Ras Baraka, the mayor of Newark, New Jersey, spoke at the opening of the 2015 National Action Network Convention in New York, April 8, 2015. On Monday, Baraka signed a Newark City Council-approved bill that established a municipal ID program for residents aged 14 and older, including those who may have immigrated to the U.S. illegally. Reuters/Mike Segar

Immigration advocates are applauding Newark, New Jersey, for being the latest major U.S. city to launch a municipal identification program that will be open to all residents, including those who may have come to the U.S. illegally. Mayor Ras Baraka signed City Council-approved legislation Monday that made Newark the largest and only city in the state to offer ID cards to all residents, regardless of their immigration status.

Newark, which has a population of more than 300,000 people and boasts a large immigrant community, is following in the footsteps of a much larger regional neighbor. In January, officials in New York launched what is considered the nation’s most ambitious ID program, offering incentives for universal enrollment with some exclusive benefits for cardholders.

Municipal ID programs for undocumented immigrants are part of an effort by Democratic leaders in the U.S. to encourage those communities to come out of the shadows and interact with city agencies. The leaders are also supporting President Barack Obama’s executive actions on immigration, which defer deportations and extend work permits for undocumented immigrants. Obama’s executive actions are on hold, pending a ruling on a Republican-backed lawsuit.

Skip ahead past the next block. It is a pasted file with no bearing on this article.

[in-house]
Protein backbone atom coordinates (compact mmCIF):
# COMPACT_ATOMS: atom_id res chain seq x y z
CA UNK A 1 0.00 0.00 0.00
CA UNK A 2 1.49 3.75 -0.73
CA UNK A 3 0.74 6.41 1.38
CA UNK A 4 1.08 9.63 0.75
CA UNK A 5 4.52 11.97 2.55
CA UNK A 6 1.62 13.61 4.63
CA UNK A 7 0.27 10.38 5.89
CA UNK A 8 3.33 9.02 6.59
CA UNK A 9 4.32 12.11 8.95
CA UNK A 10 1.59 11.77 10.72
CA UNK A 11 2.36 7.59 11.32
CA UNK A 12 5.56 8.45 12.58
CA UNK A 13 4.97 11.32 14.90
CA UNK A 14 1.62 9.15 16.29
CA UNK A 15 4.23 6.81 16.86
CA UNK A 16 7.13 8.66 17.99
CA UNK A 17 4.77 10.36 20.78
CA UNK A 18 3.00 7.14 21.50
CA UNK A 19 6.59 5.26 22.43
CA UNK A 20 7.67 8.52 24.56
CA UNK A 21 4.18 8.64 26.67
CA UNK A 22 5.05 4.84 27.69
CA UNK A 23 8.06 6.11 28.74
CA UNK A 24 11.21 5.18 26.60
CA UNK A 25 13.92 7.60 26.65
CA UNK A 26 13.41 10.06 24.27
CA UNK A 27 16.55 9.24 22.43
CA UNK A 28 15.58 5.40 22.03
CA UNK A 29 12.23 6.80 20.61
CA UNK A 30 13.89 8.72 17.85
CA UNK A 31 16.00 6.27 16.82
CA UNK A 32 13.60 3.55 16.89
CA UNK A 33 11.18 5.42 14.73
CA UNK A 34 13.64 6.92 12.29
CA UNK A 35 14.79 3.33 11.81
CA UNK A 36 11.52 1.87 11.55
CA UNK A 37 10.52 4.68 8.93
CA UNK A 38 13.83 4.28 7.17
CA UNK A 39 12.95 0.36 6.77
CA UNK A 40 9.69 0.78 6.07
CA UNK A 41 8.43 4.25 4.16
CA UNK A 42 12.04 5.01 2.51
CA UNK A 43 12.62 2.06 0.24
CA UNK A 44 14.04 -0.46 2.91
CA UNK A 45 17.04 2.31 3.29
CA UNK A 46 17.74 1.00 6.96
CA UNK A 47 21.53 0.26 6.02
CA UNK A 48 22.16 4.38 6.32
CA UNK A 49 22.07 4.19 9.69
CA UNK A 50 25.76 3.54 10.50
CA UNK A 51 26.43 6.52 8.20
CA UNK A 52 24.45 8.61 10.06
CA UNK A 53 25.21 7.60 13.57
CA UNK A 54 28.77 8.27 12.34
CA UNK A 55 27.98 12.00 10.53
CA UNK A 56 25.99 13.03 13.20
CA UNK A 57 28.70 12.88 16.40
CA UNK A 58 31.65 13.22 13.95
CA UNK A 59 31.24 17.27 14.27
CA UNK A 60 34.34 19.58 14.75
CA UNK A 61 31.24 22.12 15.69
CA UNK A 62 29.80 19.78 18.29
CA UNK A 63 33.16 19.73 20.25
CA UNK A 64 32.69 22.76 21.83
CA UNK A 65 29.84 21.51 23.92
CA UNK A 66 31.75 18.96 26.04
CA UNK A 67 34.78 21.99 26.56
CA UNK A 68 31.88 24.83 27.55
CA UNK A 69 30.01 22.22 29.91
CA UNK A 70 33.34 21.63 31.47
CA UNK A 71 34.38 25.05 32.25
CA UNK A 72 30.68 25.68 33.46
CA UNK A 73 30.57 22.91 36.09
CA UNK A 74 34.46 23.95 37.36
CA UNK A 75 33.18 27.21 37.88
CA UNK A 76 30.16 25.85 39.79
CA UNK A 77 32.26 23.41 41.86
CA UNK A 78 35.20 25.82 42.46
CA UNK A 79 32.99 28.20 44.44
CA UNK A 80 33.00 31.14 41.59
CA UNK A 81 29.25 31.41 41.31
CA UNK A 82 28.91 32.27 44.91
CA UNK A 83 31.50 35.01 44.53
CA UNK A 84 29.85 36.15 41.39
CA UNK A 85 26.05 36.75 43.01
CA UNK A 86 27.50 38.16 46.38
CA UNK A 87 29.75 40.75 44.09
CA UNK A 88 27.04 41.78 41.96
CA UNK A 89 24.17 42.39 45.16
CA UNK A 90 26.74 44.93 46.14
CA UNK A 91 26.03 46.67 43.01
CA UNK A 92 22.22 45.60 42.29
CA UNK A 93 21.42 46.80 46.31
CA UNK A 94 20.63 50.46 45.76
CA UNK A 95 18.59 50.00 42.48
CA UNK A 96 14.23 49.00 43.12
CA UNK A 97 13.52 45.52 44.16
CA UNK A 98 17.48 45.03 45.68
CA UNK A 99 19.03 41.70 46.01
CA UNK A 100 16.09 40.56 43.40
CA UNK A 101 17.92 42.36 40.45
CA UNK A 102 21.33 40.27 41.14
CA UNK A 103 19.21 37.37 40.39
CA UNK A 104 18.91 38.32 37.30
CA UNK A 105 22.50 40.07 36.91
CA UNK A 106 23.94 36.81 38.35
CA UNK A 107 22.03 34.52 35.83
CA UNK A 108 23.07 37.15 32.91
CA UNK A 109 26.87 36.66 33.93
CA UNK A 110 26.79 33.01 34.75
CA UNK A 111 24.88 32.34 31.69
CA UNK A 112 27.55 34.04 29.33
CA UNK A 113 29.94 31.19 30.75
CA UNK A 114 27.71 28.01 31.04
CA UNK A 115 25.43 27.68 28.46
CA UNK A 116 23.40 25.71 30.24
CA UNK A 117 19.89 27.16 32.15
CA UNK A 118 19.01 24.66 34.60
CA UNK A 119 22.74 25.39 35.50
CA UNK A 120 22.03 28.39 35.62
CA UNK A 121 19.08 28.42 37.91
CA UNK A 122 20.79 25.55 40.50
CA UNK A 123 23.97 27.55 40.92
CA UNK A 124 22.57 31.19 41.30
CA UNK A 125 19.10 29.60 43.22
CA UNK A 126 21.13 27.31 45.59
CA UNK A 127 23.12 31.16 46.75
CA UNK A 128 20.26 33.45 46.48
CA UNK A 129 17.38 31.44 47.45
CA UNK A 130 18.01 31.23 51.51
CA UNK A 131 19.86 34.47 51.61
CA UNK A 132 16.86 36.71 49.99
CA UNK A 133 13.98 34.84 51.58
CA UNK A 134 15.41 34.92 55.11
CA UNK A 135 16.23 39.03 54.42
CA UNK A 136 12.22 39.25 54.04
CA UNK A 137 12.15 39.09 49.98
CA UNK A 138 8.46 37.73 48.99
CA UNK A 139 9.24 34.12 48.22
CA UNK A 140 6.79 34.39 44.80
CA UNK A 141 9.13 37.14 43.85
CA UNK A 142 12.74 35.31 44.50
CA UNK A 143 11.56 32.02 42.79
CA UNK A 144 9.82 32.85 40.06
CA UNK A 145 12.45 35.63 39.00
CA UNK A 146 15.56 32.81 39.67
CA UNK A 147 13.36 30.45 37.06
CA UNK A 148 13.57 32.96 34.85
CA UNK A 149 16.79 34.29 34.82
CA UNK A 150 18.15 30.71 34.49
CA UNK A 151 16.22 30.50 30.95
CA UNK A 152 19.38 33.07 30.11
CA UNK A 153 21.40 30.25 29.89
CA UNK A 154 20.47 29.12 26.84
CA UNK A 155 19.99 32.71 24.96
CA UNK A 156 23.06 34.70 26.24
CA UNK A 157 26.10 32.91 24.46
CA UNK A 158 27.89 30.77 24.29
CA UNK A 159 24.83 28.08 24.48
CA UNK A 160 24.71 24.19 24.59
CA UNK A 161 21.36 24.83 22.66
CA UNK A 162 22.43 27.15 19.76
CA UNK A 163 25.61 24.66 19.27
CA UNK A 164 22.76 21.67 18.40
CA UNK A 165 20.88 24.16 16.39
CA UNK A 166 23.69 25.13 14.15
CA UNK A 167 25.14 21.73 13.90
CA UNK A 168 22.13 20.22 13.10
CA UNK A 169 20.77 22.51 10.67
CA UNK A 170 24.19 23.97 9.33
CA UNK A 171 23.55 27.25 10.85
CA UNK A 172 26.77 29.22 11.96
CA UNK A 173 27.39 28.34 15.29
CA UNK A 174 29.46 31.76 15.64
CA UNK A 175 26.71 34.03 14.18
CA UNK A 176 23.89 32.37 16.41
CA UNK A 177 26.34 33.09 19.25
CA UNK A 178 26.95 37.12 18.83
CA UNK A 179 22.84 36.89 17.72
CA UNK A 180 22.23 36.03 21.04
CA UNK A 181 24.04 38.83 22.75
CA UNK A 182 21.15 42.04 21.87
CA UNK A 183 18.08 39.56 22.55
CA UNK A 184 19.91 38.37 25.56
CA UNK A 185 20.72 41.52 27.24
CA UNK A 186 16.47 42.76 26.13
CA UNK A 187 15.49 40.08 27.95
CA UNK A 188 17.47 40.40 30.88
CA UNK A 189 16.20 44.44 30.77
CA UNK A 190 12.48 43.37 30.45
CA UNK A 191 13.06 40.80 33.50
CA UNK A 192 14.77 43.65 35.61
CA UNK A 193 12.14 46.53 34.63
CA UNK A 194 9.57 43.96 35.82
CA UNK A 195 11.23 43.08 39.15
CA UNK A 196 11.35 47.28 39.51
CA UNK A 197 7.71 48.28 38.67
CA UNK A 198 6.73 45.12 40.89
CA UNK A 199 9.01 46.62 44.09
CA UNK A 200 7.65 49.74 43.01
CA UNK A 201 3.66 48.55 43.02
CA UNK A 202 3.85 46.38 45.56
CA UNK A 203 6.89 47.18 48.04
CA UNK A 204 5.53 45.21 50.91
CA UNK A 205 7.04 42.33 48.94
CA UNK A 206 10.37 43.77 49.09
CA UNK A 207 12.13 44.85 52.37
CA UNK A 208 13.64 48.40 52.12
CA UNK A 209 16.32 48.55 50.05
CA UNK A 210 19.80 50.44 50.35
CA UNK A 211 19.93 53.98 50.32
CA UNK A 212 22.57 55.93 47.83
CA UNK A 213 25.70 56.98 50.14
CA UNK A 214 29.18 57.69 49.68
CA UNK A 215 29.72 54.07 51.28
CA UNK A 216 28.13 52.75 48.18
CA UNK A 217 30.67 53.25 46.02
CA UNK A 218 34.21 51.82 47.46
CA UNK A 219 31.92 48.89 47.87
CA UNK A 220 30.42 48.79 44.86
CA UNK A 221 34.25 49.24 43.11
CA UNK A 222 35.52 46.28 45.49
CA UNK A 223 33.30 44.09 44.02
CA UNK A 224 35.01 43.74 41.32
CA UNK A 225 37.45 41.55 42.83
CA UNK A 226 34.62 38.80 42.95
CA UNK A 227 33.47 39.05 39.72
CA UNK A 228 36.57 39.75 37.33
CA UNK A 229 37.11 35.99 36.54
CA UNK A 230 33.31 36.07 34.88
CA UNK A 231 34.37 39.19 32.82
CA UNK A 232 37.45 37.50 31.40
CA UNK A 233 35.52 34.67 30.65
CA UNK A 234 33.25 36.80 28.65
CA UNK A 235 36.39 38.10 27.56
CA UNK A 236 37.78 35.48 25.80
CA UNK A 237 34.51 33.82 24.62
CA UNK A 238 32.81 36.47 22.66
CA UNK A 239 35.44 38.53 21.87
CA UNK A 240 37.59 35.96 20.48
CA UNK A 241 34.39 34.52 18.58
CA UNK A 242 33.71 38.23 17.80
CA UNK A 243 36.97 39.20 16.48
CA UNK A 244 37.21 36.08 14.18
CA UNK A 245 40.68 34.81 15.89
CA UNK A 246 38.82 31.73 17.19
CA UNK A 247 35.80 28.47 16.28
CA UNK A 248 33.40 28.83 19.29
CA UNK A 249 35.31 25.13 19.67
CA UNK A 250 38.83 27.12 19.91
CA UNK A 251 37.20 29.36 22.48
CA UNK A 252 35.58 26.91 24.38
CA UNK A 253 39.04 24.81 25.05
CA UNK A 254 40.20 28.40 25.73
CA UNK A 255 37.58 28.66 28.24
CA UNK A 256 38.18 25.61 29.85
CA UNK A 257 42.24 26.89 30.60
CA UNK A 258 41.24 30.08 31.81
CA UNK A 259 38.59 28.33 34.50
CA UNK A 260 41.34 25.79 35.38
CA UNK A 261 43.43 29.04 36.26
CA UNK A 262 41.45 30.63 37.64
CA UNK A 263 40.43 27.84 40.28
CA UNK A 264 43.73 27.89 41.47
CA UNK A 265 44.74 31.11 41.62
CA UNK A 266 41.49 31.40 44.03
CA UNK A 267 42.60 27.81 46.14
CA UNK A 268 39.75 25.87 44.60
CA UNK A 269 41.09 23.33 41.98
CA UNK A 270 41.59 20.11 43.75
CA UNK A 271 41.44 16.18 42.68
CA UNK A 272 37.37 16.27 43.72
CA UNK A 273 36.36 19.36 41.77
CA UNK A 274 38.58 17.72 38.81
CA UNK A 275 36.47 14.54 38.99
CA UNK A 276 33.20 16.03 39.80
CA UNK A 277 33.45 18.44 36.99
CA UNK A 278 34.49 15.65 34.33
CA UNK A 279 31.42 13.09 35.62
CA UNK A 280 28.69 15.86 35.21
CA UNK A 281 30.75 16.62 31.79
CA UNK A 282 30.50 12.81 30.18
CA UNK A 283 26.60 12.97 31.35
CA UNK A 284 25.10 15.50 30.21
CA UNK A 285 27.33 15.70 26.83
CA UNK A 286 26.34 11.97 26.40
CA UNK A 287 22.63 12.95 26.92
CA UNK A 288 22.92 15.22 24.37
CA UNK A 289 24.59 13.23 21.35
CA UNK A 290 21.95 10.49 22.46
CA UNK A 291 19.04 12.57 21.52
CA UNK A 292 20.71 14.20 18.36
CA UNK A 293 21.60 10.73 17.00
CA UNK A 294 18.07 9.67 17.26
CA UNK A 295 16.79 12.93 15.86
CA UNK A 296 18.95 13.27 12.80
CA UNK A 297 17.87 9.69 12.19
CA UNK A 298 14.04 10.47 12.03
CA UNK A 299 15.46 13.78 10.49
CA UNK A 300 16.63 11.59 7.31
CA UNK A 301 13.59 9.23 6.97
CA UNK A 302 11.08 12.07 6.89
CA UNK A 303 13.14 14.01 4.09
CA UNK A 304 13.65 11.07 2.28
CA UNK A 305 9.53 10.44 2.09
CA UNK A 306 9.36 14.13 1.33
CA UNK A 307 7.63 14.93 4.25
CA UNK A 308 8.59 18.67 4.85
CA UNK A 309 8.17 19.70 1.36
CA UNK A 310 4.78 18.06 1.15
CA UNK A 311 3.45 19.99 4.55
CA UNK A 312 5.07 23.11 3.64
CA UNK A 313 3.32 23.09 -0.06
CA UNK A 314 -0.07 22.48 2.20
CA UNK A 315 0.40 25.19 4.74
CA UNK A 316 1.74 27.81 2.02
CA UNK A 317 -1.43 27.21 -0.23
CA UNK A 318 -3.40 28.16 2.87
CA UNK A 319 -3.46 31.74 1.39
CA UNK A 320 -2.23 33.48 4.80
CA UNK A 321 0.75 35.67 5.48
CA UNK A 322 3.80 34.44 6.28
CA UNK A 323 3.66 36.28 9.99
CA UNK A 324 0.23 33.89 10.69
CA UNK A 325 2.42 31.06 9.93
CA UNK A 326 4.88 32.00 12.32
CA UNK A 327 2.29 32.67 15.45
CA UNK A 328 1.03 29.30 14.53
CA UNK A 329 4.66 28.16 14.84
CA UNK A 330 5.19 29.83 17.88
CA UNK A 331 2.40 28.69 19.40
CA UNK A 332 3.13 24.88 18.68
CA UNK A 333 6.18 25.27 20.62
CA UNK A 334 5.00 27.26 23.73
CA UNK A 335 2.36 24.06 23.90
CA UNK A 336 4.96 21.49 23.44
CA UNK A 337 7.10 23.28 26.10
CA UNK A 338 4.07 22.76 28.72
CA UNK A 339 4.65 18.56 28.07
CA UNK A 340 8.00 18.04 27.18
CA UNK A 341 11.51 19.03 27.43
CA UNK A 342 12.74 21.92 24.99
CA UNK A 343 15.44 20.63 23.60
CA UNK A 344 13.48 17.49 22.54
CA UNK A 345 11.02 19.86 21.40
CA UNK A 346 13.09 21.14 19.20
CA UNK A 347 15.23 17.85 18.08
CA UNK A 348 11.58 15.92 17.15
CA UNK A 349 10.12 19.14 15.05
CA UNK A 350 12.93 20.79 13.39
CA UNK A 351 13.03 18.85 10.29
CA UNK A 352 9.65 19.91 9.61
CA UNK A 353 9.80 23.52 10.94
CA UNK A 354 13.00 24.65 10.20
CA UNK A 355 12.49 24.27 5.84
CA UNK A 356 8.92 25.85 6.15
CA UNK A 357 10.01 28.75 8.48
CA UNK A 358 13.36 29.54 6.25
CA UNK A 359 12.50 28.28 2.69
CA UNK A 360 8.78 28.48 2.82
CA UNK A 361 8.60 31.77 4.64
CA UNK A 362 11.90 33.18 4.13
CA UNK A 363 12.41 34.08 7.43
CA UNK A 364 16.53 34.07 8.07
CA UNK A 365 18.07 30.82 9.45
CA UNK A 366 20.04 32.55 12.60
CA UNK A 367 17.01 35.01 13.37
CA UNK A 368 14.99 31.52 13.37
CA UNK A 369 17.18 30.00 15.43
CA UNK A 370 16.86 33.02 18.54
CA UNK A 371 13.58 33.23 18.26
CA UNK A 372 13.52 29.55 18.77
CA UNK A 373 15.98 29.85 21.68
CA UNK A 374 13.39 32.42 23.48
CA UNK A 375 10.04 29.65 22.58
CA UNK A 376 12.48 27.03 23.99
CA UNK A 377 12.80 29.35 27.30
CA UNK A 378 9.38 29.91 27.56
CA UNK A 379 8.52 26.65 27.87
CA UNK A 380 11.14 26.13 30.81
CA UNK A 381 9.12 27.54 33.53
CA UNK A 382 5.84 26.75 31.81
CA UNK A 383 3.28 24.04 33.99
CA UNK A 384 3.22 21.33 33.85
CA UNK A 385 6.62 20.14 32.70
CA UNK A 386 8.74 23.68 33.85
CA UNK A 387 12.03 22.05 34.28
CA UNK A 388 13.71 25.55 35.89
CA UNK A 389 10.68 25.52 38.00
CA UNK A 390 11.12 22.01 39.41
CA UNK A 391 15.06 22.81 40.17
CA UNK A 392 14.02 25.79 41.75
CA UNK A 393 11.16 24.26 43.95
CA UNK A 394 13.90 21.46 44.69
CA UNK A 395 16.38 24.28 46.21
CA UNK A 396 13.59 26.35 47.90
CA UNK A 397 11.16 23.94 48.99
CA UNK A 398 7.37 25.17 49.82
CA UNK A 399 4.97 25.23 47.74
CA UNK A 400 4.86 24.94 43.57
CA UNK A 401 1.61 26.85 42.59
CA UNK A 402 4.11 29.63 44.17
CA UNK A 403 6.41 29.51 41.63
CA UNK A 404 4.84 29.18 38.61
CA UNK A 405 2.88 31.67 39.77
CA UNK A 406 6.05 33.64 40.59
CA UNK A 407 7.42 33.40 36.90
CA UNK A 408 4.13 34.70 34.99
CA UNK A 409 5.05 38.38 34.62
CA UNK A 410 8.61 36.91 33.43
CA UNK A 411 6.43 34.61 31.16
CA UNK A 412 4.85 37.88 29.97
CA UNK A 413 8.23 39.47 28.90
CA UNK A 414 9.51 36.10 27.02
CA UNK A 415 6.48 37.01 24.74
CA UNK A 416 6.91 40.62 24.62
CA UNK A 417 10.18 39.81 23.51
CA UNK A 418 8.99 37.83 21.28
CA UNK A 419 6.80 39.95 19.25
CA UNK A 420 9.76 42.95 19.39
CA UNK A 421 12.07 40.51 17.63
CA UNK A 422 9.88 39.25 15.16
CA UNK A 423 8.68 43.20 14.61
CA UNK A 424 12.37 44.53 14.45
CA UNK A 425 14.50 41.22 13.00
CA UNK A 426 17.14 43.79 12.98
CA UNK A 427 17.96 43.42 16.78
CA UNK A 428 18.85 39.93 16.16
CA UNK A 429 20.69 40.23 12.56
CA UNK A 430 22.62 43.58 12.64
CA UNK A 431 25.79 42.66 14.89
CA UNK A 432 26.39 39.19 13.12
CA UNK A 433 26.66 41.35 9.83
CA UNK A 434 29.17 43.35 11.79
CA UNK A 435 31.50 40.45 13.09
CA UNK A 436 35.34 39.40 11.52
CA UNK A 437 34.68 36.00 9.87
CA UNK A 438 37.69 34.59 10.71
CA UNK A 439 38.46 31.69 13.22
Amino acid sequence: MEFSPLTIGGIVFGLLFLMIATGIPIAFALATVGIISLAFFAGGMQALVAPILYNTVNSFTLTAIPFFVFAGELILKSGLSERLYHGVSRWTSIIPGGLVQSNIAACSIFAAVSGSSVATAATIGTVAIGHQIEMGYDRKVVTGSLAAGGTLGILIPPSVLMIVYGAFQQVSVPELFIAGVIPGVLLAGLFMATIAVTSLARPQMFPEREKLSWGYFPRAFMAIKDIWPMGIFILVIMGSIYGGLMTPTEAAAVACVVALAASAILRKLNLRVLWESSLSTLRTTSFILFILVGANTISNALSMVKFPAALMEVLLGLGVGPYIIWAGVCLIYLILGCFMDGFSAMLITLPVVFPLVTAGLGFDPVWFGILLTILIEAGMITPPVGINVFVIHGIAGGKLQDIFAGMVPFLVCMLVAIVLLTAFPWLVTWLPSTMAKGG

Newark’s ID card will serve as a proof of identity and residency and provides access to city agencies, schools and cultural institutions, officials said. It will be available to all residents aged 14 and older, but officials said they are targeting “marginalized people in the community,” such as the disabled, formerly incarcerated individuals, the homeless, transgender people and immigrants.

Residents who have no access to other forms of identification would also be able to use the card for interactions with local police and at banks to open new accounts. On July 1, a pilot version of the program is scheduled to launch for staff in the mayor’s office and other administrators. By Aug. 1, the city hopes the program will be open to all residents.

Newark's card is slated to cost $15 for adults and $7 for children, seniors and U.S. military veterans, according to a city spokesperson, who said a financial hardship waiver would be made available to the homeless.

Newark’s program is similar to a dozen programs in other U.S. cities, including New York, San Francisco, Los Angeles, Washington and New Haven, Connecticut. California, which has one of the nation’s highest populations of undocumented immigrants, at 2.6 million, began issuing driver’s licenses to members of the undocumented community in February. Other states granting licenses include Colorado, Illinois, Maryland, New Mexico and Utah.